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  • Writer's pictureShandy Welch

When “good enough” is perfect!- "The Stickler" broken down.

In Positive Intelligence there are 10 identified “saboteurs”; these are behavioral and cognitive traits that shape the foundational structures of our thinking and interacting. While all of these traits have positive attributes that lend to our success and happiness, if left unchecked, they have the ability to hijack us resulting in negative emotion, behavior, and relationships. Most of us have a bit of all of the saboteurs within us but typically you will see two or three dominate.The “Stickler” is one that I see come up time after time with many of my clients. While your standards are high and you are able to bring organization to projects and lead with clear guiding principles it may seem that you are inflexible, don’t trust others to do a good job, and are highly critical. Not necessarily the image you are hoping for!

Here is an example; while you typically make dinner for the family you have allowed your spouse to take over so you can do other work. When you return, you quickly notice and point out that the flame on the stove is too high, the pasta is overcooked by one minute, and the carrots have been sliced in rounds and not sticks. Your body language says it all, and you tell your partner to just step out and you will finish it up.

Let’s remember, the pasta is done, the carrots are sliced, and there is no burning food. How does your need for perfection and criticism make your partner feel? Do you think they will jump at the opportunity to help out again? My guess is they are thinking; “I will never do it right, so why even start.” “No matter how I help, it will never be good enough.” “There is never appreciation for what I do correctly or even that I do it at all.”

The natural reaction is to retreat, offer less, and deny potential.

We all have ways we like to see things done, “our way!” But is there room for another perspective?

  • What is the cost of overlooking slight imperfections for the opportunity of connection, insight, and appreciation?

  • What does it feel like to be judging others' so frequently?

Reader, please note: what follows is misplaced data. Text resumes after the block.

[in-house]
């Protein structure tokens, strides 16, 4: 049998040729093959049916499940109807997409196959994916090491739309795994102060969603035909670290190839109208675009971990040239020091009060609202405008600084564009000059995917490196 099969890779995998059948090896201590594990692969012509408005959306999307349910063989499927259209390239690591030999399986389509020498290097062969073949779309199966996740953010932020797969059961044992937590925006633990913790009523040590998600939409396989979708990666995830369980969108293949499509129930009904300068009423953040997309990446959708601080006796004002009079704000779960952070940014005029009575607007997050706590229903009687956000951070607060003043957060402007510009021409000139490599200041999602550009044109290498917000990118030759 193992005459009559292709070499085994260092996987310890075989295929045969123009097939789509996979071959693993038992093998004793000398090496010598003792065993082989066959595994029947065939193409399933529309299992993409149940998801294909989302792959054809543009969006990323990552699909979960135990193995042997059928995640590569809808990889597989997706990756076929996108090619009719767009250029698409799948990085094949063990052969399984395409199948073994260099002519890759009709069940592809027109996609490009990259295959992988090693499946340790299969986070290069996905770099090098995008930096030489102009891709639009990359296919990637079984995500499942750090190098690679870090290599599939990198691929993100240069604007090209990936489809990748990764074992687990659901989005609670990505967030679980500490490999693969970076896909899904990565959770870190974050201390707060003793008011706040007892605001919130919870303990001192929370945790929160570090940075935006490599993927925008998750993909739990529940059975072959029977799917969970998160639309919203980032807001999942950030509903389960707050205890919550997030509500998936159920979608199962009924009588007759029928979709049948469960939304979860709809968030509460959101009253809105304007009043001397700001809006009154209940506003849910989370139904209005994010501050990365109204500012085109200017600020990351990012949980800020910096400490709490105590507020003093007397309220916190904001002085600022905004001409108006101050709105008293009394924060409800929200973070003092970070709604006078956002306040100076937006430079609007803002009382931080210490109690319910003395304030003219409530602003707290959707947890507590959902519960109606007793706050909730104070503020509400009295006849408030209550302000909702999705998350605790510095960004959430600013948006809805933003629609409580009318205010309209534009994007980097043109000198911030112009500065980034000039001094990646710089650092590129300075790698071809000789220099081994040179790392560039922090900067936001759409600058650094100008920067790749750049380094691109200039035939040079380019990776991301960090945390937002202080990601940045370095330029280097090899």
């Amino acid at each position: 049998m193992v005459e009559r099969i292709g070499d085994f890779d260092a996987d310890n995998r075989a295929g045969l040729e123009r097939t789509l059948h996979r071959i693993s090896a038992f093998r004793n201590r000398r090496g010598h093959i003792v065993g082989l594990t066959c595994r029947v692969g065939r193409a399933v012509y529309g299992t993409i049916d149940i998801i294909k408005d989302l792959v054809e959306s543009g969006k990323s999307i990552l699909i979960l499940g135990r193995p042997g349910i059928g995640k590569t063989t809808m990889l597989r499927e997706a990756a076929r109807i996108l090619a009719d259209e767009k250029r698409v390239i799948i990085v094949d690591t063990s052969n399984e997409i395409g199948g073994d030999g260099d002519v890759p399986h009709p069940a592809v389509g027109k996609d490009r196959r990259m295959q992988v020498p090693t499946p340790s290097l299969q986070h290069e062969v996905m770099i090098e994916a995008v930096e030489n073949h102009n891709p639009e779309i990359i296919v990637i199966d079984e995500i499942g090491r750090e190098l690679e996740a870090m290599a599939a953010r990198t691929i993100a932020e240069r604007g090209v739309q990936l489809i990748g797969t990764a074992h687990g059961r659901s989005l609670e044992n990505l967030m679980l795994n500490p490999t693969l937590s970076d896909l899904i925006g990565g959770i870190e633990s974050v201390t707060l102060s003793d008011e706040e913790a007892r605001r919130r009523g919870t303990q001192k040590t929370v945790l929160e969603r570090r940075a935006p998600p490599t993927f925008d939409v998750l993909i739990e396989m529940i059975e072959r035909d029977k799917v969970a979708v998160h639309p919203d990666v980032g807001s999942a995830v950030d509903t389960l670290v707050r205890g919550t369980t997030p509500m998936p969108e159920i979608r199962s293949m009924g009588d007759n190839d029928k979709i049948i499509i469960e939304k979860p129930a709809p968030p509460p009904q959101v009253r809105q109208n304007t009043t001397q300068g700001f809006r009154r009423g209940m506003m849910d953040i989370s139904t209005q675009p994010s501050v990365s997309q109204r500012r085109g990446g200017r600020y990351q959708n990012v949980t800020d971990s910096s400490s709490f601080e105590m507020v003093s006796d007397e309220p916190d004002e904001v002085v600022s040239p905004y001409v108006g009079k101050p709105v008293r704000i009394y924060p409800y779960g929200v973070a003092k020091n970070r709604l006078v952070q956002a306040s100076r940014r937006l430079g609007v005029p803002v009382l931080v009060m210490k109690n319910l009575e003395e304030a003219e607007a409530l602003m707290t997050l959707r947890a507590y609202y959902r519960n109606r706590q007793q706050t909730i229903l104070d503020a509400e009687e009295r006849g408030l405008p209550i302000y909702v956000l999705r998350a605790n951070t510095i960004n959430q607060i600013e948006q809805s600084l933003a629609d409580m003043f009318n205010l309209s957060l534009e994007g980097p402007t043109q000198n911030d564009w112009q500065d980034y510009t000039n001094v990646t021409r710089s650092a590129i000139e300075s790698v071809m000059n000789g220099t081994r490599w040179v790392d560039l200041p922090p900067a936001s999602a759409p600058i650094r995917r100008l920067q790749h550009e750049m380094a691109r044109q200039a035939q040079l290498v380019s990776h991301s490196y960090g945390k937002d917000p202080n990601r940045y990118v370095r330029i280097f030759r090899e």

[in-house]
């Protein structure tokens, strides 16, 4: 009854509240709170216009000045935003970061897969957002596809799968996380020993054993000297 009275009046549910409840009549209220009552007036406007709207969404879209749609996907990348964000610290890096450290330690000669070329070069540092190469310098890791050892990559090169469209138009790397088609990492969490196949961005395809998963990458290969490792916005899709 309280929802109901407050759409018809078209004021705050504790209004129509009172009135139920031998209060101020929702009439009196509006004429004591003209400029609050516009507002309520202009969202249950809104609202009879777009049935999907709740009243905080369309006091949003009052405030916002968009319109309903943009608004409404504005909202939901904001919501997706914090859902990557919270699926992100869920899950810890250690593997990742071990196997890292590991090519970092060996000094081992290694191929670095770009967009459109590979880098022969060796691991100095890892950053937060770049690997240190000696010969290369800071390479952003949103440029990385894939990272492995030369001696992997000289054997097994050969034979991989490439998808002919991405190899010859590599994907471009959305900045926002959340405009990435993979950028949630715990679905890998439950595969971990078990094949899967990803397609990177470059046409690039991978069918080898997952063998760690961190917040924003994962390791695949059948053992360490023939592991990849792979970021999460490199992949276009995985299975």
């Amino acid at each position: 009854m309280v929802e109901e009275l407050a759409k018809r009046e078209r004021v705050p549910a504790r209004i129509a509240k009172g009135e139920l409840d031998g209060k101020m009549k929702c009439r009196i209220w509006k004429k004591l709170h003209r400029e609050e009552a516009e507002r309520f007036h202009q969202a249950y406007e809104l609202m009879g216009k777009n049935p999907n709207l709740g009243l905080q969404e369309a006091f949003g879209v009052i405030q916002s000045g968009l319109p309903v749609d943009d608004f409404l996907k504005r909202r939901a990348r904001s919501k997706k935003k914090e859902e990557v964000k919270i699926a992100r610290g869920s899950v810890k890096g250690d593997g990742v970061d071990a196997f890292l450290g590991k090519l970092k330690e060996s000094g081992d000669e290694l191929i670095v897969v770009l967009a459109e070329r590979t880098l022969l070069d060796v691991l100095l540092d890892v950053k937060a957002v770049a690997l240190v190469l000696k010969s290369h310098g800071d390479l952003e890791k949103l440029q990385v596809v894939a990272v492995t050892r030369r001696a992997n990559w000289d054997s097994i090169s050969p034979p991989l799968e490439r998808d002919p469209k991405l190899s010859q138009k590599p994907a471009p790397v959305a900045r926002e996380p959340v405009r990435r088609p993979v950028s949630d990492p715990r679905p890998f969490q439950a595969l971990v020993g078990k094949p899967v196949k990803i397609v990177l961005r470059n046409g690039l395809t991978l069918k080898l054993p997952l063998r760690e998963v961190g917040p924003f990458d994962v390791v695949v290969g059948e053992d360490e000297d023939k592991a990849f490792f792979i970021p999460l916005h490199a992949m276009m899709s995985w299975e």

• When does “good enough” come into play?

This is where the 80/20 rule is helpful; If you focus on it, 80% of things can be moved into the “good enough” plie, while only 20% really requires perfection. Sticklers put everything in the 20% pile and in turn sacrifice relationships and create a tremendous amount of anxiety in their lives. People who have a strong stickler often find themselves feeling frustrated, disappointed with themselves and others, and feel obligated to “do it all” leading to anxiety and stress.

When you find yourself about to micromanage or correct someone’s work, pause and ask yourself, “does it REALLY matter?” What if I don’t say anything, might there be something to learn? Might there be another way that is different but just as productive and useful?

This great article from Stanford Graduate School of Business interviewed Shirzad from Positive Intelligence and breaks down five strategies you can implement to break the habits of self-destructive thoughts to create a more successful work life.

If you are interested in learning what are your top saboteurs, take the free assessment here. It is so helpful to become aware of your blind spots and a great insight into your tendencies if left unchecked.

If you are interested in diving in deeper, I am a certified Positive Intelligence Coach and would be more than happy to review your results and help you move to the next level of insight, This is also great to do with your team, it brings awareness and appreciation of others' strengths and grounds behavior in understanding and empathy.

My Challenge To You:

  • Write the word “Stickler'' on a piece of paper and tape it where you will see it most. This will be a reminder for the next 7 days to become aware of your patterns of thinking and reacting. Become curious as to where this most shows up and what are the feelings and thoughts behind the reaction.

  • Challenge yourself to not only be aware but change course. Stop yourself from correcting another, ask yourself “does it really matter”, thank them for their work, and move on. Can you do this 3 times?

Through simple awareness and insight, it is easy to identify the negative consequences of this attribute and begin to make substantial changes. I believe in you!

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